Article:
Ecuador`s National Protected Areas occupy approximately 17% of the country´s territory (46.190 km2 / 17.834 square miles).

Both the Galapagos(map>) and the Sangay National Parks(map>) were declared as Natural Patrimony of Mankind by the UNESCO.

GALAPAGOS - enchanted islands

Visit the most unique living museum of evolutionary changes, and get to know a variety of exotic species exclusive to this Archipelago! The Galapagos Islands(map>) are the perfect setting to understand the evolutionary changes that have led to a new perspective of life on Earth. Animals unafraid of man and so different from any others found elsewhere, make visitors wonder about their very existence on our planet.

Among the animals found are the different species of giant 'Galapagos' tortoises that gave the islands their name due to the similarity of their carapaces to a British riding saddle called 'galapago' in Spanish. A variety of birds are found:
from blue footed, red footed and masked boobies, flamingos, frigate birds, and albatrosses, to unique small penguins and non-flying cormorants.

Also 14 different species of finches which served Darwin as proof for his theory of evolution from natural selection; among others. Marine mammals such as sea lions, dolphins and whales are also found; as well as multitudinous colorful fishes. The most distinctive plants are mangroves and endemic cacti. The Galapagos house an incredibly high rate of endemic species.

In 1835, Charles Darwin sailed on the British ship H.M.S. Beagle and visited the islands. His writings on the theory of the origin of species, which shook up to the scientific world, were inspired by the living proof that he found in this unique volcanic Archipelago. His observations and studies can be confirmed by all those who choose to make this unforgettable trip to the fascinating and mysterious Galapagos.

The islands are located 600 miles from the Ecuadorian coast(map>). In 1936 they were declared a National Park to preserve the flora and fauna of the 13 large islands, 6 minor ones and more than 40 islets.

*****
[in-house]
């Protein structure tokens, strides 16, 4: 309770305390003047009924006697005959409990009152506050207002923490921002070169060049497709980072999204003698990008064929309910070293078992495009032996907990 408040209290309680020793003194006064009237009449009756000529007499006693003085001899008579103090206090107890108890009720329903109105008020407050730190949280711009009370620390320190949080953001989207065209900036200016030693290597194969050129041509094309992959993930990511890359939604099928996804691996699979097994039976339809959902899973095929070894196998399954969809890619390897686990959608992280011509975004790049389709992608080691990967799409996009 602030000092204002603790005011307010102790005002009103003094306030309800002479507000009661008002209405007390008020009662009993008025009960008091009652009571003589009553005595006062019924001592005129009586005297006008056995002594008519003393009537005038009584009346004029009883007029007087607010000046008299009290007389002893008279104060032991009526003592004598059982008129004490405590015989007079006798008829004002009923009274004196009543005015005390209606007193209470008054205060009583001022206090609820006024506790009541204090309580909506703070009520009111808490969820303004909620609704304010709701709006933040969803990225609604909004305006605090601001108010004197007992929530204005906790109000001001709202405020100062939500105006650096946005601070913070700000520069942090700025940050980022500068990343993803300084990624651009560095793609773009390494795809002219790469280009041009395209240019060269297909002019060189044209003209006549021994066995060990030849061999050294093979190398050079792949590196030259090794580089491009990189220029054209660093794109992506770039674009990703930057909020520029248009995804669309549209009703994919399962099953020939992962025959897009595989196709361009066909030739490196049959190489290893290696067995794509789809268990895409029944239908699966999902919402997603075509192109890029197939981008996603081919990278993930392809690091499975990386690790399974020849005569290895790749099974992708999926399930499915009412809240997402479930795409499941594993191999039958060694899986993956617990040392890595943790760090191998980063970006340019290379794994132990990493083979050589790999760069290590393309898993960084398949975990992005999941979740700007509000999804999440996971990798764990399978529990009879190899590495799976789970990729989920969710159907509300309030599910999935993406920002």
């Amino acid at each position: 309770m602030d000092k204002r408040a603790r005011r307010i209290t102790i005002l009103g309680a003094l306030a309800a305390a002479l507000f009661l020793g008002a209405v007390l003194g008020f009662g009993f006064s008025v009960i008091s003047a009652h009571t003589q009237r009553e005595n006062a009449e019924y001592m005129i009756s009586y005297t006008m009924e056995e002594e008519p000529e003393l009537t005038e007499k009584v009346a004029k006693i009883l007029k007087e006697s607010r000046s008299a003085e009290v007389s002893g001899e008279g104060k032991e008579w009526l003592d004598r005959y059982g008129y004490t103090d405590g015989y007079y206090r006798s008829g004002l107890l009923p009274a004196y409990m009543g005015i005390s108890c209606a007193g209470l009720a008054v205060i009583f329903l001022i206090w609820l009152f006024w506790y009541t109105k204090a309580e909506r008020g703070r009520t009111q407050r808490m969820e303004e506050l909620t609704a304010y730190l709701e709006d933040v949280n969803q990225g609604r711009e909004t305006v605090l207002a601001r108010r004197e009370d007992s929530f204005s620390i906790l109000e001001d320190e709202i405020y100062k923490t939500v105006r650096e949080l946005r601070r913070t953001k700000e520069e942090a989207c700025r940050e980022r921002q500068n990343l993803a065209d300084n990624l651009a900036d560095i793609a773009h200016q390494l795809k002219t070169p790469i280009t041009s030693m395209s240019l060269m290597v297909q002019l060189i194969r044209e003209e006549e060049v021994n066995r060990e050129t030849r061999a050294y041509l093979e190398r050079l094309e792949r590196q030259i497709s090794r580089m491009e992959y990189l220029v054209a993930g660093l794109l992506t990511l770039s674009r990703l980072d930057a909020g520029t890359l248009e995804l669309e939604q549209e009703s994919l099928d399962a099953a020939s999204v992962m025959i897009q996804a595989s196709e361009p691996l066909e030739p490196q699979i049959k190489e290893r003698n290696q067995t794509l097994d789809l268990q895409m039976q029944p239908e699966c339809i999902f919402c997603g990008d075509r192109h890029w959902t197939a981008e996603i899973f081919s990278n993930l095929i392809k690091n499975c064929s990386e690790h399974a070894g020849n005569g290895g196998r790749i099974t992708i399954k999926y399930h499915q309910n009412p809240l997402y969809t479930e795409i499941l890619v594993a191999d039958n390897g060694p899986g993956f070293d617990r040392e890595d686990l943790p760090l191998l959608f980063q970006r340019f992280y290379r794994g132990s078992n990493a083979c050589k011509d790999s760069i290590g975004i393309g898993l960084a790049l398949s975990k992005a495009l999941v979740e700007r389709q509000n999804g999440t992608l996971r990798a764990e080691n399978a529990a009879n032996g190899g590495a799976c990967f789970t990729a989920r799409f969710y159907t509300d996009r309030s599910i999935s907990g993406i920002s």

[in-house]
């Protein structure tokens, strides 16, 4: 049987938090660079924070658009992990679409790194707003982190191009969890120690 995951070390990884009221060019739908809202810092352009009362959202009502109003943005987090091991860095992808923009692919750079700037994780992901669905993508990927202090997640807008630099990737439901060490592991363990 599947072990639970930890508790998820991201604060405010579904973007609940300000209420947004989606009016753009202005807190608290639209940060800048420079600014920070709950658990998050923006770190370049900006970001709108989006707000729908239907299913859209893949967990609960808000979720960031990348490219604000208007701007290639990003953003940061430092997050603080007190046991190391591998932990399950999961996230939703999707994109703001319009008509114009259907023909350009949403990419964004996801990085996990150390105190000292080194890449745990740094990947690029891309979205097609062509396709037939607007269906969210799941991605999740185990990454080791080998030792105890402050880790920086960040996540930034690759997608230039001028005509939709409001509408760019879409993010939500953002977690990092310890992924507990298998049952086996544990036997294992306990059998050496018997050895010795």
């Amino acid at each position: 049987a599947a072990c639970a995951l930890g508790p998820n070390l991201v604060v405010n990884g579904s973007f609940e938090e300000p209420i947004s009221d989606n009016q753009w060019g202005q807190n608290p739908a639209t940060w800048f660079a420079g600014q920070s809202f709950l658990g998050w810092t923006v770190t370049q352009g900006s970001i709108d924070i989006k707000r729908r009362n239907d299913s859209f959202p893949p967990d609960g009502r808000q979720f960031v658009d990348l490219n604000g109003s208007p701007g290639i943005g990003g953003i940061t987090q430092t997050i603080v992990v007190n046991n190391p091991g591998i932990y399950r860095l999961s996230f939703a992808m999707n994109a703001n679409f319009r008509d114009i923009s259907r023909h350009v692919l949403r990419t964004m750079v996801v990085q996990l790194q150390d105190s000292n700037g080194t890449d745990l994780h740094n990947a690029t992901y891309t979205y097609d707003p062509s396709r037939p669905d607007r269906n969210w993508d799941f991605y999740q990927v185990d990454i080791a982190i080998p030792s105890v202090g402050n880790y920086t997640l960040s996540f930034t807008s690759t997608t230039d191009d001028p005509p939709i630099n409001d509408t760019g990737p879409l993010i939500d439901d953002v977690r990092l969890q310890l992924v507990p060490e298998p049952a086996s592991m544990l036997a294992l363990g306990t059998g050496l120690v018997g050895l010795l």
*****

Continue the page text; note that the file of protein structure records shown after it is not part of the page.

The origin of the Galapagos Islands is volcanic. The islands appeared from lava eruptions that came from the bottom of the ocean and that rise as much as 2600 feet above sea level. Lava from more than 2000 craters has continuously altered the terrain of the region. The last significant eruption was in 1825 and since then Isabella Island has shown some volcanic activity. Variables such as climate, altitude and texture of the land on the islands, have made their distinct vegetation and animal life appear.

In 1959 the Government, along with the Charles Darwin Foundation, UNESCO and other scientific internationally recognized organizations, established a biological research station on the islands. This facility is also headquarters for visiting scientists engaged in special research programs. All tours take you to visit the Station. Scientists greet visitors while they instruct on the marvels of the islands.

the biggest problem affecting the biodiversity of the Archipelago are the introduced species of animals and plants, that are a big threat to the native and endemic species of the islands. Thus, a 'quarantine' is required at the entrance to the Park.

For more information about the Galapagos, you can visit the following web sites:
National Park:
Charles Darwin Foundation:

Galapagos - marine reserve

The interior waters of the Galapagos islands, plus those within 40 nautical miles measured from the baseline of the Archipelago, were declared the Galapagos Marine Reserve on 1994. This is the only protected coastal marine area in the Southeast Pacific, and the second largest Marine Reserve in the World. It holds approximately 51.351 square miles, including 19.355 square miles of the interior waters of the Archipelago.

There are many areas with small submarine volcanoes, which are important feeding zones for marine birds and mammals. The submarine area of Galapagos (from 0 to 590 feet deep) is of 2.587 square miles.

Don´t miss the opportunity to snorkel with sea lions, penguins, a variety of colorful fish and even inoffensive sharks! Diving courses and tours are also offered for those who are willing to take a deeper adventure!